Matt C. Abbott
May 24, 2014
Pavone (pro-life) vs. Galantino (pro-life?)
By Matt C. Abbott

On May 14, LifeSiteNews.com reported:
    An Italian bishop has angered pro-life advocates at home and abroad after he told an interviewer May 12 that he has little time for the kind of pro-lifer who prays the Rosary outside abortion facilities.

    'I do not identify with the expressionless faces of those who recite the Rosary outside the clinics who practice interruption of pregnancy, ['l'interruzione della gravidanza'] but with those young people who are opposed to this practice and strive for the quality of life of the people, for their right to health, to work,' said Bishop Nunzio Galantino, secretary-general of the Italian bishops' conference (CEI)....
I asked Father Frank Pavone, national director of Priests for Life, to comment on Bishop Galantino's remarks.

Father Pavone's response is as follows:
    I do not know Bishop Galantino, and therefore I do not know how he expresses himself, or tries to make a point that may seem exaggerated.

    But when somebody says that the Church has 'concentrated too much on abortion and euthanasia,' I take it as a compliment for the success of ministries like Priests for Life, which have called and will call upon the clergy, and indeed the entire Church, to sound the alarm about these atrocities more loudly and clearly than ever. Nor will we stop calling for that until the killing stops.

    Moreover, the bishop says that there should be open conversation about homosexuality, married priests, and Communion for the divorced. I conclude, therefore, that he would not be opposed to open conversation about the scandal of silence in the face of the greatest holocaust the world has ever known – that of abortion.

    In the annals of history, any failures of the institutional Church in regard to the sex abuse crisis – and those failures are not to be minimized – will nevertheless pale in comparison to the failure to stand up, preach vigorously, and mobilize courageously to end child-killing in the womb.

    Indeed, we are called to give our very lives for the unborn.

    The first Christians learned how to love, because the source of love, the Christ who sacrificed himself, was personally known to them. They saw and touched him.

      That which was from the beginning, which we have heard, which we have seen with our eyes, which we have looked at and our hands have touched – this we proclaim concerning the Word of life. The life appeared; we have seen it and testify to it... (1 John:1:1-2).

      And when commanded not to speak about Jesus, they replied, 'We cannot help speaking about what we have seen and heard.' (Acts 4:20).

    This contact with the humanity of Christ speaks to us of what we are to do now for the unborn. It is the contact with the human reality of their lives, and the human tragedy of their deaths, that is to impel us in our self-sacrificing love for them.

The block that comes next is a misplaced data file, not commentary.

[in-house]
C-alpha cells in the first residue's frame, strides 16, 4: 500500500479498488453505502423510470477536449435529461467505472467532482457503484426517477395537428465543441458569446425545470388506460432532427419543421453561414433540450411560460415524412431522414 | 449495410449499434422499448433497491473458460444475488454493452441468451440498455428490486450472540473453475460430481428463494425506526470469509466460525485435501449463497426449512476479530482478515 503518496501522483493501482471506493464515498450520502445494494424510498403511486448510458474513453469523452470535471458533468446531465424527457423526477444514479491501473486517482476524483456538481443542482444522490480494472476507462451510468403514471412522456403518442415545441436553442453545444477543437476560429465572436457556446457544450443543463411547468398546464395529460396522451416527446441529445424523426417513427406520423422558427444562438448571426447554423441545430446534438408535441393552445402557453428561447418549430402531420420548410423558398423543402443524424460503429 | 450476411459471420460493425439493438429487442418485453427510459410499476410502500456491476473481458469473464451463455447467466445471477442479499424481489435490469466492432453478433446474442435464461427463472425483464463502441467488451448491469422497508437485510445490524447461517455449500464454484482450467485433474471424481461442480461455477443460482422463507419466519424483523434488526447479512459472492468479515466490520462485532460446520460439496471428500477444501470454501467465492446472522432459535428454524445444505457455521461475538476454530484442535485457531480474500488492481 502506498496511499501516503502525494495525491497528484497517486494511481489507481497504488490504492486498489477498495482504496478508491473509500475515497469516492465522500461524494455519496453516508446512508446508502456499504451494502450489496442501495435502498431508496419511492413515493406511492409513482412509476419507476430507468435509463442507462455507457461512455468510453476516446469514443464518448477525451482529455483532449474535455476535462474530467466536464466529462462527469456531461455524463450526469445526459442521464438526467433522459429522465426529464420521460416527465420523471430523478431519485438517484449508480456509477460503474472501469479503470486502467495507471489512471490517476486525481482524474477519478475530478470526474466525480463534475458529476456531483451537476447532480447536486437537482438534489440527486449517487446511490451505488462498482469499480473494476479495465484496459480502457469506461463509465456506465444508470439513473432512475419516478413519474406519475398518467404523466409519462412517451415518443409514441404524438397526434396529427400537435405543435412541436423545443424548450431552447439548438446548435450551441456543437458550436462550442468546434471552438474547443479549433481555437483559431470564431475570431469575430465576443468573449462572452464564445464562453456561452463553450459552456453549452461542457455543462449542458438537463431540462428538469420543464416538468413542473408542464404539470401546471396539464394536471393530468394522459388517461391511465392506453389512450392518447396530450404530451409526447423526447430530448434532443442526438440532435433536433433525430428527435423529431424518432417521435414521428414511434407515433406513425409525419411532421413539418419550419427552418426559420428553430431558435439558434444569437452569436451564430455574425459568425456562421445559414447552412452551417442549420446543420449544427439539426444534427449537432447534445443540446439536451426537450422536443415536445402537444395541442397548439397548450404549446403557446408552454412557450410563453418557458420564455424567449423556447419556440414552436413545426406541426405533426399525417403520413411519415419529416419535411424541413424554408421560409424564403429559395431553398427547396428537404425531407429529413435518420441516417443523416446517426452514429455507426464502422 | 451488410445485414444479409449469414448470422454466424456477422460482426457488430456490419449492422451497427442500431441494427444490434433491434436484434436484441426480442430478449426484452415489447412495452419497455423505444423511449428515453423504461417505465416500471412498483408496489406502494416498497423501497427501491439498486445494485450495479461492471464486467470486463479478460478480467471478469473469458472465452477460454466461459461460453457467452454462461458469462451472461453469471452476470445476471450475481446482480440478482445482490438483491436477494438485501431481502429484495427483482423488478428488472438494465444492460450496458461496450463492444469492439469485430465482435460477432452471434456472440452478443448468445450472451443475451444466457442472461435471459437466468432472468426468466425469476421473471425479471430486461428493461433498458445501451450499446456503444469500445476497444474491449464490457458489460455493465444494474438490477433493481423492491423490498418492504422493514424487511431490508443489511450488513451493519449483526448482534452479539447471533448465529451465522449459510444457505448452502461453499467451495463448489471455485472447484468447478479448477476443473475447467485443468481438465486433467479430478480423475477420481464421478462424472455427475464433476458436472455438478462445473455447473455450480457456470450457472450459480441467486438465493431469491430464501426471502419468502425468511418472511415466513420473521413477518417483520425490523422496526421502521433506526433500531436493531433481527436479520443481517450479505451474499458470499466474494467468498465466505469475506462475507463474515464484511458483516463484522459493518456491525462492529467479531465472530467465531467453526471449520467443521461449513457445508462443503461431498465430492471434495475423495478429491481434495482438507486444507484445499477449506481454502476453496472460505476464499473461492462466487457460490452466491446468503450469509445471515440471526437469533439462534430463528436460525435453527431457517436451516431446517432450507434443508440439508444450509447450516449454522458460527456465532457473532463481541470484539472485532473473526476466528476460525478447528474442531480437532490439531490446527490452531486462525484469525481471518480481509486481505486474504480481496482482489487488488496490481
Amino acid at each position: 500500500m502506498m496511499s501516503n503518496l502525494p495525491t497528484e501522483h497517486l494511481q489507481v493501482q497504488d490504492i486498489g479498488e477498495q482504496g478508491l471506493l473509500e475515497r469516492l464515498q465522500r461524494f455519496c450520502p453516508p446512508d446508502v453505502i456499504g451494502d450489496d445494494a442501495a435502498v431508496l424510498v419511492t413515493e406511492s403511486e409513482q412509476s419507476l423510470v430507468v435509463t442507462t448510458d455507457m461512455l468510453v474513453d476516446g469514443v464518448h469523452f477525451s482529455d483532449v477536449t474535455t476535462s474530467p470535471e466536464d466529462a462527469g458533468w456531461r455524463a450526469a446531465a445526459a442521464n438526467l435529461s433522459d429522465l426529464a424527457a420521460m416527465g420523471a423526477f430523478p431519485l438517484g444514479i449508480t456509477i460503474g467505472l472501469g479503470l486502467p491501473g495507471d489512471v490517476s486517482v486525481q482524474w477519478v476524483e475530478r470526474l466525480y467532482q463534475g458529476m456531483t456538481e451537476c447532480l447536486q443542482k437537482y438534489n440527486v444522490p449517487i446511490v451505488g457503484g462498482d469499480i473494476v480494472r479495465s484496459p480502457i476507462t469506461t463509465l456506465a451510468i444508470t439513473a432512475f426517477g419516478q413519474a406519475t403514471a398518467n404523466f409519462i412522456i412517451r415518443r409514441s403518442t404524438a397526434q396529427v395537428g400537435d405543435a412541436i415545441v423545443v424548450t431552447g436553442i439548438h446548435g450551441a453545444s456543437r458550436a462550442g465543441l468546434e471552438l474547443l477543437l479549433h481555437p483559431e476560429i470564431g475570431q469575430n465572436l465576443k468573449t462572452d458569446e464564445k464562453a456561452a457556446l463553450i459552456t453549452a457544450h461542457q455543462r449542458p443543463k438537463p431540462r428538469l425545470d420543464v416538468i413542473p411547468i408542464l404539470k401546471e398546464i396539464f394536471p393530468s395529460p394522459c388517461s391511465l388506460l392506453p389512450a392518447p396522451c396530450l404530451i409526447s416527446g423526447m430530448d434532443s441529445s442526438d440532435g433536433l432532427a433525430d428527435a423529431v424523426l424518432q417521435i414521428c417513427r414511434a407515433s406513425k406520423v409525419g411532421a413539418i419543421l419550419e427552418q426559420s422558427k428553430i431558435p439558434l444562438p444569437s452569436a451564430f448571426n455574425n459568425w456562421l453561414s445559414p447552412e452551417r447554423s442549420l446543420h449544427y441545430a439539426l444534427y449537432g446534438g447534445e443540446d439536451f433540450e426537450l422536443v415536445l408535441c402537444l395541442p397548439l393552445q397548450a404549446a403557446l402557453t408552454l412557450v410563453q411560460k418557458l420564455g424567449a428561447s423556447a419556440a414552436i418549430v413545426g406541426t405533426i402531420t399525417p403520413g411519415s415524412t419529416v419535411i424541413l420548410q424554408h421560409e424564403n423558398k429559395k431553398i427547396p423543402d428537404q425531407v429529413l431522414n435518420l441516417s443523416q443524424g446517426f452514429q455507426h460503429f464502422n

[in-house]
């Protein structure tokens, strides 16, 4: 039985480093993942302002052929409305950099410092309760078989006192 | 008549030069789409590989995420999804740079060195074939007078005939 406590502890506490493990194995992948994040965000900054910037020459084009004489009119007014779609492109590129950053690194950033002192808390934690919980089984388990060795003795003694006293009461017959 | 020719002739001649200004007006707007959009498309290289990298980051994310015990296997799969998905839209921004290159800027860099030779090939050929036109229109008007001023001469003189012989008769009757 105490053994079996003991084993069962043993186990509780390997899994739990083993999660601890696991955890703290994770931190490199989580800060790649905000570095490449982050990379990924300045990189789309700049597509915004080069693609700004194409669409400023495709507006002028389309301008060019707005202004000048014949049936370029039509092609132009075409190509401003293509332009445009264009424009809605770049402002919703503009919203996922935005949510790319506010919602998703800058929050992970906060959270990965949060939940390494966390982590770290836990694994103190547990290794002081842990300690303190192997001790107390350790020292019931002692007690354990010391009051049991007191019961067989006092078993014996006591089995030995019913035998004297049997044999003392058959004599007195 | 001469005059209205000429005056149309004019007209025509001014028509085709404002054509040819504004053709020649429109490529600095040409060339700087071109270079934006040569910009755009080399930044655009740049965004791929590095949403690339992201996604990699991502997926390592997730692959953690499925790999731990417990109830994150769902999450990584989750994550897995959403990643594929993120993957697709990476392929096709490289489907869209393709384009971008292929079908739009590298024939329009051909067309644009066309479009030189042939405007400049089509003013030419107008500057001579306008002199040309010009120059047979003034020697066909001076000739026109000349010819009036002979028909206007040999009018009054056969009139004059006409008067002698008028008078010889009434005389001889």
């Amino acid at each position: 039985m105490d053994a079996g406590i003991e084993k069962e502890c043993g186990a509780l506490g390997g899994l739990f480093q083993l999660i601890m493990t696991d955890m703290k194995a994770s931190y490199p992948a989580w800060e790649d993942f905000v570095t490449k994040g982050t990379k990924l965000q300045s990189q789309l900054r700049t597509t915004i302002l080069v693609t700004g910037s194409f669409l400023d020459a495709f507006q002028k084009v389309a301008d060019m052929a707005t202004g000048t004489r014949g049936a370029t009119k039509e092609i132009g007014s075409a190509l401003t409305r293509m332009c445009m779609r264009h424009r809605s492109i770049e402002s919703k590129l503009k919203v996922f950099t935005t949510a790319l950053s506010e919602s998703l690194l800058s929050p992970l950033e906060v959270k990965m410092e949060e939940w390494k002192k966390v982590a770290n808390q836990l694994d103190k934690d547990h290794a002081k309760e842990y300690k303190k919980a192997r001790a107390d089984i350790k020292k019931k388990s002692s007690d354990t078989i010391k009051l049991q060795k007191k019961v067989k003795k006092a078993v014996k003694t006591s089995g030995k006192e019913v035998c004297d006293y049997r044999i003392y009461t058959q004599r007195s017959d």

It is not endless, taboo-less conversations that impel self-sacrificing, life-giving action. It is contact with the humanity we serve. It is facing the injustice that oppresses human lives, and then making a human response to it that springs from the depths of our own humanity, grounded in the God who gave that humanity to us.

    That is why we need to look at the pictures of the victims of abortion; not simply at the pictures of the living baby in the womb, but the pictures of what abortion does to that baby (see both at Unborn.info).

    And that is also why we need to go to the places where they are being slaughtered: the abortion mills.

    In his homily on July 3, Pope Francis said,

      'We find Jesus' wounds in carrying out works of mercy, giving to our body – the body – the soul too, but – I stress – the body of your wounded brother, because he is hungry, because he is thirsty, because he is naked, because he is humiliated, because he is a slave, because he's in jail because he is in the hospital...Those are the wounds of Jesus today. ...We need to touch the wounds of Jesus, we must caress the wounds of Jesus, we need to bind the wounds of Jesus with tenderness, we have to kiss the wounds of Jesus, and this literally. Just think of what happened to St. Francis, when he embraced the leper? The same thing that happened to Thomas: his life changed. '

    Let us touch the sufferings of the babies who are in danger of abortion. Let us identify with them and with those who defend them. Let us be changed into fearless warriors for them.
© Matt C. Abbott

 

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Matt C. Abbott

Matt C. Abbott is a Catholic commentator with a Bachelor of Arts degree in communication, media and theatre from Northeastern Illinois University. He's been interviewed on MSNBC, NPR, WLS-TV (ABC) in Chicago, WMTV (NBC) in Madison, Wis., and has been quoted in The New York Times and the Chicago Tribune. He can be reached at mattcabbott@gmail.com.


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